Sir Keir Starmer says he did nothing wrong after photo emerges of him drinking beer with staff during lockdown

Sir Keir Starmer has said he did not break any rules after being photographed drinking a beer with his staff during the spring lockdown.

The Labour leader defended the photo, which re-emerged over the weekend, saying he was working on the Hartlepool byelection campaign and stopped to eat a takeaway with colleagues at a constituency office in Durham last May.

At the time, people in England were not allowed to mix indoors apart from for work.

“We were working, a takeaway turned up and we stopped to eat it,” Sir Keir told LBC.

“We didn’t break any rules, we did nothing wrong.”

Sir Keir was criticised for calling for Boris Johnson‘s resignation over the PM attending lockdown parties at Downing Street.

But he refused to apologise over the photo and said: “There comes a point when the Tories try to take everyone into the gutter with them.”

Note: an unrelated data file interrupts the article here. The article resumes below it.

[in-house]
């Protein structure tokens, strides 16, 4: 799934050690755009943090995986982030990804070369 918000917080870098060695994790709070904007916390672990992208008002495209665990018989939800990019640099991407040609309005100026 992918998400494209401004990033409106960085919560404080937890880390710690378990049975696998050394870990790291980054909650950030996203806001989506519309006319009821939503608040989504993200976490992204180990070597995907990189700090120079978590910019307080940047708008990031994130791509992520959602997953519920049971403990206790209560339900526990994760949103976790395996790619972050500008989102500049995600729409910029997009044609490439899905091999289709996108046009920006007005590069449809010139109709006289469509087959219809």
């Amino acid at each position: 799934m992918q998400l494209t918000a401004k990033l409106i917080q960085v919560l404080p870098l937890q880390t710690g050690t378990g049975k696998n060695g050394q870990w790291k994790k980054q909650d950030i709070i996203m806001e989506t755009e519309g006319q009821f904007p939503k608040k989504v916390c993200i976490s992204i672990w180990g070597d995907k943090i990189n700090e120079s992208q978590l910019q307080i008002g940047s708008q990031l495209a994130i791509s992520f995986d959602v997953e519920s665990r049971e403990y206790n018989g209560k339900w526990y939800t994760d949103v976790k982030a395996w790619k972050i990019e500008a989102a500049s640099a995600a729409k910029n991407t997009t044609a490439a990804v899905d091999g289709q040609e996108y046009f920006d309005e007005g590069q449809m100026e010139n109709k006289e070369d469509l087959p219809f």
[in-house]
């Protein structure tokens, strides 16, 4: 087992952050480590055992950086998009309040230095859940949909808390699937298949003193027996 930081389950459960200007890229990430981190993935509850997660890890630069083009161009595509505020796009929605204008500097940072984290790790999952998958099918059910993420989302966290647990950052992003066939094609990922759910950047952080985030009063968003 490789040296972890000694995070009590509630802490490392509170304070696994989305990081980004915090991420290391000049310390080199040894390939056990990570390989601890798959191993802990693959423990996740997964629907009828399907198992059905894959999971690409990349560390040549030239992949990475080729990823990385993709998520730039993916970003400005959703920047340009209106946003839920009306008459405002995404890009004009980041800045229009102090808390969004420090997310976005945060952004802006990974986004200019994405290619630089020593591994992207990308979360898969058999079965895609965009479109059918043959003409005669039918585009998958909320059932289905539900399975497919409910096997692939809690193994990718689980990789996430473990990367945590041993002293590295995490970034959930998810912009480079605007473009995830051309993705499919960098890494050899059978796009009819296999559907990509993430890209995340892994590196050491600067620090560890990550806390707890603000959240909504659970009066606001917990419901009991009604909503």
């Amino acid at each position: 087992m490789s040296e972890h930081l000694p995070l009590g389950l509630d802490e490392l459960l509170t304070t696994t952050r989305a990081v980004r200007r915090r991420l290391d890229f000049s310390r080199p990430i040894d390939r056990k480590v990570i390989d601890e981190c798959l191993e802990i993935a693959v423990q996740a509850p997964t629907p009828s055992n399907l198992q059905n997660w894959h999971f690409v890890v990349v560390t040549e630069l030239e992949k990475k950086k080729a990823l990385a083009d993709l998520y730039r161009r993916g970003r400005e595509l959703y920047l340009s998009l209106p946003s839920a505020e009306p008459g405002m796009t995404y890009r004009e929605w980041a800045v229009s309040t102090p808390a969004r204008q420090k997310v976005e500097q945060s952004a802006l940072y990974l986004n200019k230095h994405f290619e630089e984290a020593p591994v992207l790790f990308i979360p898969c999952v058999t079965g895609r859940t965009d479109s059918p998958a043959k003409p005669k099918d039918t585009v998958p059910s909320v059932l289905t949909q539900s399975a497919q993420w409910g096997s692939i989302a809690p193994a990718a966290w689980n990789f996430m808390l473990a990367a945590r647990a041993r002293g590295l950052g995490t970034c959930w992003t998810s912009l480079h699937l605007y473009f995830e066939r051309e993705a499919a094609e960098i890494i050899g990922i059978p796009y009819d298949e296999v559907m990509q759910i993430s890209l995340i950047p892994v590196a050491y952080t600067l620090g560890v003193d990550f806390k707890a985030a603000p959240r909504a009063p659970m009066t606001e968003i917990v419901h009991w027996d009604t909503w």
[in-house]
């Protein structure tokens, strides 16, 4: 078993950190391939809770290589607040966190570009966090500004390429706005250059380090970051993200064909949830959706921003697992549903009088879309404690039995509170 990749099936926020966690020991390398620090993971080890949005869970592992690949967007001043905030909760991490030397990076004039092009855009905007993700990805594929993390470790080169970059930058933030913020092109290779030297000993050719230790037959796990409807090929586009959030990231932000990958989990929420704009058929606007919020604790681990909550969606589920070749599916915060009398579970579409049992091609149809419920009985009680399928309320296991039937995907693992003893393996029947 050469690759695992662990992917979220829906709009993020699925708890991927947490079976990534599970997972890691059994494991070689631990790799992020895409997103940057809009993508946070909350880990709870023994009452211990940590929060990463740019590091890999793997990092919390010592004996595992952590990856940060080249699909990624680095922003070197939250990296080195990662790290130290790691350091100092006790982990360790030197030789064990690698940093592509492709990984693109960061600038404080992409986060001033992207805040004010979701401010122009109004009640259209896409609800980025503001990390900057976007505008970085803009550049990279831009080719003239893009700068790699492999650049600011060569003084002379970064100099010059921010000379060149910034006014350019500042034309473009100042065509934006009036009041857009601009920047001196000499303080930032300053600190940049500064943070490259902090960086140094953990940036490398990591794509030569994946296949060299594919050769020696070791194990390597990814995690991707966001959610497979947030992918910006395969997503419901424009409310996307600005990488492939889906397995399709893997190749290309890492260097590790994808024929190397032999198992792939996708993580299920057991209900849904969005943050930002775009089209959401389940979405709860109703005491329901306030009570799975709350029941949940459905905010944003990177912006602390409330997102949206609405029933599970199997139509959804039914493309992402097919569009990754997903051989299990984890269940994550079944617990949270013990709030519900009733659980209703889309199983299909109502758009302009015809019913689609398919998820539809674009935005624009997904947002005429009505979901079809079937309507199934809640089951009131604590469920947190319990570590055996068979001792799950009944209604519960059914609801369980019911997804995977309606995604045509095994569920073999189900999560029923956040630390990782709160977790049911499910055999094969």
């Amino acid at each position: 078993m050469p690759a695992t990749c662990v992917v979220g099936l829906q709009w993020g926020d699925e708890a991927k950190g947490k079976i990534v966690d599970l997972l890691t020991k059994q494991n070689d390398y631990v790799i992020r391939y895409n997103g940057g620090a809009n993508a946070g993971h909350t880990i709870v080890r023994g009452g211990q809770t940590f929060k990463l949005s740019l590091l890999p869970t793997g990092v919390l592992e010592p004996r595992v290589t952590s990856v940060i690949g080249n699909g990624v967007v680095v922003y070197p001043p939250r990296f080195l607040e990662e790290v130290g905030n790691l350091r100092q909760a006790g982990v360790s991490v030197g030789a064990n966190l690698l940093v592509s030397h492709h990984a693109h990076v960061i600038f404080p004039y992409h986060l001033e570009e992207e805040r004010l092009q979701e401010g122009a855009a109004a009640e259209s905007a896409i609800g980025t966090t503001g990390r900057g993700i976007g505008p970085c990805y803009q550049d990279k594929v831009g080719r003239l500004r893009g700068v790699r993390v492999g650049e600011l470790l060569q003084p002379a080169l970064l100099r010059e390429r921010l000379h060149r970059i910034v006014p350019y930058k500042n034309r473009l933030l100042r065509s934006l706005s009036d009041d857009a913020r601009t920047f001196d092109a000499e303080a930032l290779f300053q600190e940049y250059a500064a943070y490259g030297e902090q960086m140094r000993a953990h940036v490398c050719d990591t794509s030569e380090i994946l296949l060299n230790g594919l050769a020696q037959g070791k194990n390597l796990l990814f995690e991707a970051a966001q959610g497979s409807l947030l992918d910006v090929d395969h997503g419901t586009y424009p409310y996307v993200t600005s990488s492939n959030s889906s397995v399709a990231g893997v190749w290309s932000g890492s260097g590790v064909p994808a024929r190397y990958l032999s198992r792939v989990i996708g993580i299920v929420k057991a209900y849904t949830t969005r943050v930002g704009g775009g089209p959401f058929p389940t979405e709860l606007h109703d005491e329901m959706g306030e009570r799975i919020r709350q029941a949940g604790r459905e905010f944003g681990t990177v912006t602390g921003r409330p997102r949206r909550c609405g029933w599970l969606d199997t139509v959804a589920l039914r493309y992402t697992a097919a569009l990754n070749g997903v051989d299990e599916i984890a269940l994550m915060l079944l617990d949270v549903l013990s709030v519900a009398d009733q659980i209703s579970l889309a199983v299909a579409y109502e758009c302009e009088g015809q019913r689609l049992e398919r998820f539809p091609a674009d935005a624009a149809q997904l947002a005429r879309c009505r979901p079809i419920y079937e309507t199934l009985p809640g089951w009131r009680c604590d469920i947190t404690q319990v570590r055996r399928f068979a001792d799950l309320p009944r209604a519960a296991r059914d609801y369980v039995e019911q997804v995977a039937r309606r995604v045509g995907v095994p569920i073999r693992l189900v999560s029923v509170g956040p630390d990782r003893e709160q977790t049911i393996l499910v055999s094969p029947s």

Sir Keir said a May 2020 garden party at Number 10, which included wine and trestle tables, “is a million miles away from a takeaway in a constituency office in between meetings”.

He reiterated his call for Mr Johnson’s resignation, saying: “I think it is in the national interest Boris goes now. He has lost all authority.

“I feel that Britain is paralysed by the weakness of the prime minister.”

What parties are alleged to have taken place in Westminster during lockdown?

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Over the weekend fresh claims were made about another lockdown party in which the prime minister allegedly gave a speech at a leaving do for his defence adviser Captain Steve Higham just before Christmas in 2020, when London was under strict COVID restrictions.

Mr Johnson is not only facing calls to resign from the Labour leader, but also from his own backbenchers.

On Sunday, Tim Loughton became the sixth Conservative MP to publicly call for the PM to go.

Party insiders have estimated about 20 Conservative MPs have submitted letters of no confidence in Boris Johnson to the 1922 Committee of Tory backbench MPs, the Daily Telegraph reported.

A formal vote of no confidence would take place if 54 letters were submitted.

Top civil servant Sue Gray has been tasked with investigating a growing list of events held in Westminster by Conservative politicians and staff during the pandemic while restrictions, imposed by the government, have been in place.

It is understood she will conclude the inquiry next week.

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